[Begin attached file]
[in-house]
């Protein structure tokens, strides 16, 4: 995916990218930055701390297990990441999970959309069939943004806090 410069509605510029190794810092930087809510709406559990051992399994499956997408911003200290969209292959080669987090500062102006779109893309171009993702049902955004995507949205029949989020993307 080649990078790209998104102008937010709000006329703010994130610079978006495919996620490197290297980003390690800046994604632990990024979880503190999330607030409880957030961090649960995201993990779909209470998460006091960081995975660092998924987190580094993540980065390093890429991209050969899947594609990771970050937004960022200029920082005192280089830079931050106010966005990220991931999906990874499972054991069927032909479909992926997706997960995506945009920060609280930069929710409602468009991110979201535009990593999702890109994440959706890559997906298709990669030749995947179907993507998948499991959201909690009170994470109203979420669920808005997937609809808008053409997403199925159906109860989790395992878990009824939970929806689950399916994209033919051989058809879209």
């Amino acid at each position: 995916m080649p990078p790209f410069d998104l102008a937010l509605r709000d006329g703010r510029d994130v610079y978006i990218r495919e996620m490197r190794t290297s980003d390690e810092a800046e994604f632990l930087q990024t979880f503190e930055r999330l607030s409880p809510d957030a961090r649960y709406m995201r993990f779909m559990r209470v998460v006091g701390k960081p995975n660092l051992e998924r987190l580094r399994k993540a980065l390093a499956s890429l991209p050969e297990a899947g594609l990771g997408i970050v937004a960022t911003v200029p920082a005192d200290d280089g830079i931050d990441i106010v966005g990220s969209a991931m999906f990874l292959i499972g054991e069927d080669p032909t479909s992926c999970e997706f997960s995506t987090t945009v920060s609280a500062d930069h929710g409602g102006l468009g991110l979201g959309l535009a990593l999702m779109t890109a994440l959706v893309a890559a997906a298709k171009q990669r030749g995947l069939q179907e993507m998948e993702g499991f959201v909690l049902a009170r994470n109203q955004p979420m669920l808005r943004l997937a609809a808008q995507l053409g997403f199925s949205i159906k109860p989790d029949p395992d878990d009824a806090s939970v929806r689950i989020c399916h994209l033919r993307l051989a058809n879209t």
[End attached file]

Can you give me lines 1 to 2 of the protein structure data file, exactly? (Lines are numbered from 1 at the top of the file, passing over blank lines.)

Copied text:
[in-house]
């Protein structure tokens, strides 16, 4: 995916990218930055701390297990990441999970959309069939943004806090 410069509605510029190794810092930087809510709406559990051992399994499956997408911003200290969209292959080669987090500062102006779109893309171009993702049902955004995507949205029949989020993307 080649990078790209998104102008937010709000006329703010994130610079978006495919996620490197290297980003390690800046994604632990990024979880503190999330607030409880957030961090649960995201993990779909209470998460006091960081995975660092998924987190580094993540980065390093890429991209050969899947594609990771970050937004960022200029920082005192280089830079931050106010966005990220991931999906990874499972054991069927032909479909992926997706997960995506945009920060609280930069929710409602468009991110979201535009990593999702890109994440959706890559997906298709990669030749995947179907993507998948499991959201909690009170994470109203979420669920808005997937609809808008053409997403199925159906109860989790395992878990009824939970929806689950399916994209033919051989058809879209």